Motilal Oswal – CMD, MOFSL
RBI Governor in his maiden policy had a very tricky decision to make, to cut the interest rate to pave the way for the growth or to hold the temptation ahead of US FED rate hike.
After demonetization, it was imperative for the RBI to take a call on the interest rates. As demonetization has resulted into some disruption in the industry and derailment of demand in the short run. Rate reduction would have helped Industry to bring back the demand momentum thru artificial liquidity. This rate reduction would have paved the way for the quicker recovery from the slow down impact of Demonetization.
Governor has taken the call to hold the temptation ahead of FED meeting. By not increasing the rate RBI Governor is looking more extrovert and is concerned about the international volatility. One of the reason of not reducing Interest rate could be possibility of FED increasing the rate in the next week’s meeting. If the rate hike in US happens then that will increase the probability of flows moving away from EM and into US treasury. With the reduction of domestic interest rates there would be additional outflow from Domestic debt as the gap between risk adjusted return in domestic debt vs US treasury reduces substantially.
This is a good tactical call as this will still leave a chance with RBI Governor to see how the global economy reacts to FED move and then take a call on domestic Interest rates.
While street was expecting a rate cut, Nifty and Bank Nifty reacted sharply on the downside to have recovered quite a bit almost immediately. Nifty is trading at such a level where down side risk is limited and street seems to have taken a change in economy in its stride. Nifty may not fall much from here and every knee jerk negative reaction should be used to add the equity allocation.
Niranjan Hiranandani – CMD Hiranandani Communities and Founder-President, NAREDCO (West).
The RBI policy review did not see any rate cuts, which is ‘disappointing. For home seekers, a rate cut would have resulted in lower EMIs, in turn it would have lifted sentiments and created positivity in residential real estate.
The Indian economy is facing a possibility, that growth may be impacted due to the cash crunch following the demonetization move, given this scenario; a rate cut would have been welcome.
The Reserve Bank of India (RBI) Governor Urjit Patel, in the monetary policy review, said that the main repo interest rate remained unchanged at 6.25 per cent ‘to keep inflation in check’. The RBI also gave banks a ‘liquidity boost’ by withdrawing the 100 per cent incremental cash reserve ratio (CRR) requirement which was imposed on November 26.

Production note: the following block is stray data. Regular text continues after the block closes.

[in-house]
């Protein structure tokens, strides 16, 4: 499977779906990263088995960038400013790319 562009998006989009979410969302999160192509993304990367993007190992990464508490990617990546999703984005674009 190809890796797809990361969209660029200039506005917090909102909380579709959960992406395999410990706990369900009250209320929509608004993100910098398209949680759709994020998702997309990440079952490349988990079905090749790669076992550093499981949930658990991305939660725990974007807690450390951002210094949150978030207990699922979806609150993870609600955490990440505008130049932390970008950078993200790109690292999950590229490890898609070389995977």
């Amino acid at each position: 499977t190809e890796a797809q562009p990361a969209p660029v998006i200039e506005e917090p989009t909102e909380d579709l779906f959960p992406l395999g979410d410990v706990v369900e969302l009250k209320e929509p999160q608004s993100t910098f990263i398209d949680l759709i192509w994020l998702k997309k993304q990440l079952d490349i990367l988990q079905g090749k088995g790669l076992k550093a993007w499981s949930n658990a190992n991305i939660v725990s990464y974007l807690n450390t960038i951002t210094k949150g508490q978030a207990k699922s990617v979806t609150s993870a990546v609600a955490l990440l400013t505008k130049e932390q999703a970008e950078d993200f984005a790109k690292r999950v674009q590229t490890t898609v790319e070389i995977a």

Reduction in the repo rate would have lead to lower loan rates for companies and individuals, which would have helped revive private investments, given that the scenario is one where short-term growth will most likely be impacted. The positive aspect is that lending rates may come down as a result of withdrawal of the additional cash reserve ratio requirement, which will bring down the cost of funds for banks.
The RBI move signals a long-term game plan, where it is targeting inflation rather than taking measures to address the short-term impact on GDP due to the scrapping of high value notes. The impact on home loans would also have been positive for real estate, and we look forward to the next such rate cut by the RBI.
Anuj Puri – Chairman & Country Head, JLL India.
Contrary to a wider perception that the policy rate will be cut by at least 25 basis points, India’s RBI has kept the repo rate unchanged at 6.25%. However, growth outlook for the current fiscal year 2016-17 has been lowered sharply from 7.6% y/y projected earlier to 7.1% y/y at the moment.
For the real estate sector, which is currently reeling under pressure from the recently-announced demonetization of high-value currency notes, a rate cut could have definitely allayed fears of a near-term loss of momentum. That said, even before the RBI’s announcement of its policy rates today, some banks have gone ahead and announced interest rate cuts on the back of improved liquidity in the system. This gives a lot of emphasis on the fact that the demand for mid-segment housing will continue to remain strong, since the salaried class predominantly uses bank loans to finance their home purchases.
Near-term disruptions in cash-sensitive sectors such as retail, hotels and restaurants are going to transiently impact demand for commercial space, although with fresh supply of cash these problems will cease to exist. However, if house prices are affected because of weak sentiment, overall consumption could witness an impact through the wealth effect, the possibility of which is uncertain at the moment.
What could offer the real estate community some respite is if the policy committee would continue to remain accommodative and act positively on any opportunity available for rate cuts as soon as they arise going forward.